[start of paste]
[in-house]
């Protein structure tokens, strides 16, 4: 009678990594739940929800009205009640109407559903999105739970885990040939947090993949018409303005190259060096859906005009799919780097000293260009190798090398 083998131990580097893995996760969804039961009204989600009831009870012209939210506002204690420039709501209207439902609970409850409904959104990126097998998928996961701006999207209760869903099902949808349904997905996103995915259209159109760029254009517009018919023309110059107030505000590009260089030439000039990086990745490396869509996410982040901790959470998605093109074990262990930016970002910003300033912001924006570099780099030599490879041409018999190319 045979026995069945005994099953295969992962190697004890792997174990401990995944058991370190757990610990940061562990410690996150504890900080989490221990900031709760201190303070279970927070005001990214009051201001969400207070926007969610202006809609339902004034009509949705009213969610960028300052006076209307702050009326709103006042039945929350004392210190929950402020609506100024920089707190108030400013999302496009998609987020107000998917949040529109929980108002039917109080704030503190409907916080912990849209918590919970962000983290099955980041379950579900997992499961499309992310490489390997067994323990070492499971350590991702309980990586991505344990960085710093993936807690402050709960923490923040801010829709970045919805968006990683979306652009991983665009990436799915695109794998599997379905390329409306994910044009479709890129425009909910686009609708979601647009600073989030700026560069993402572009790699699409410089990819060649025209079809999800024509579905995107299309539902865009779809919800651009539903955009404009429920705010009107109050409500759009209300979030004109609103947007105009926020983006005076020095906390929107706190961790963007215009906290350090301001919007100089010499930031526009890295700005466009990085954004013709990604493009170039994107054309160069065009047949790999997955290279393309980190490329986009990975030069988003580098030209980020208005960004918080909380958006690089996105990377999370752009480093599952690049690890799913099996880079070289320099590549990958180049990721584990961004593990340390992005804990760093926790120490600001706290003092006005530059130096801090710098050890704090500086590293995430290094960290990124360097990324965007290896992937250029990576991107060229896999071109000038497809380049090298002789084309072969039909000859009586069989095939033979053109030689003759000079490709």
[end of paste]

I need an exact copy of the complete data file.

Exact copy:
[in-house]
């Protein structure tokens, strides 16, 4: 009678990594739940929800009205009640109407559903999105739970885990040939947090993949018409303005190259060096859906005009799919780097000293260009190798090398 083998131990580097893995996760969804039961009204989600009831009870012209939210506002204690420039709501209207439902609970409850409904959104990126097998998928996961701006999207209760869903099902949808349904997905996103995915259209159109760029254009517009018919023309110059107030505000590009260089030439000039990086990745490396869509996410982040901790959470998605093109074990262990930016970002910003300033912001924006570099780099030599490879041409018999190319 045979026995069945005994099953295969992962190697004890792997174990401990995944058991370190757990610990940061562990410690996150504890900080989490221990900031709760201190303070279970927070005001990214009051201001969400207070926007969610202006809609339902004034009509949705009213969610960028300052006076209307702050009326709103006042039945929350004392210190929950402020609506100024920089707190108030400013999302496009998609987020107000998917949040529109929980108002039917109080704030503190409907916080912990849209918590919970962000983290099955980041379950579900997992499961499309992310490489390997067994323990070492499971350590991702309980990586991505344990960085710093993936807690402050709960923490923040801010829709970045919805968006990683979306652009991983665009990436799915695109794998599997379905390329409306994910044009479709890129425009909910686009609708979601647009600073989030700026560069993402572009790699699409410089990819060649025209079809999800024509579905995107299309539902865009779809919800651009539903955009404009429920705010009107109050409500759009209300979030004109609103947007105009926020983006005076020095906390929107706190961790963007215009906290350090301001919007100089010499930031526009890295700005466009990085954004013709990604493009170039994107054309160069065009047949790999997955290279393309980190490329986009990975030069988003580098030209980020208005960004918080909380958006690089996105990377999370752009480093599952690049690890799913099996880079070289320099590549990958180049990721584990961004593990340390992005804990760093926790120490600001706290003092006005530059130096801090710098050890704090500086590293995430290094960290990124360097990324965007290896992937250029990576991107060229896999071109000038497809380049090298002789084309072969039909000859009586069989095939033979053109030689003759000079490709």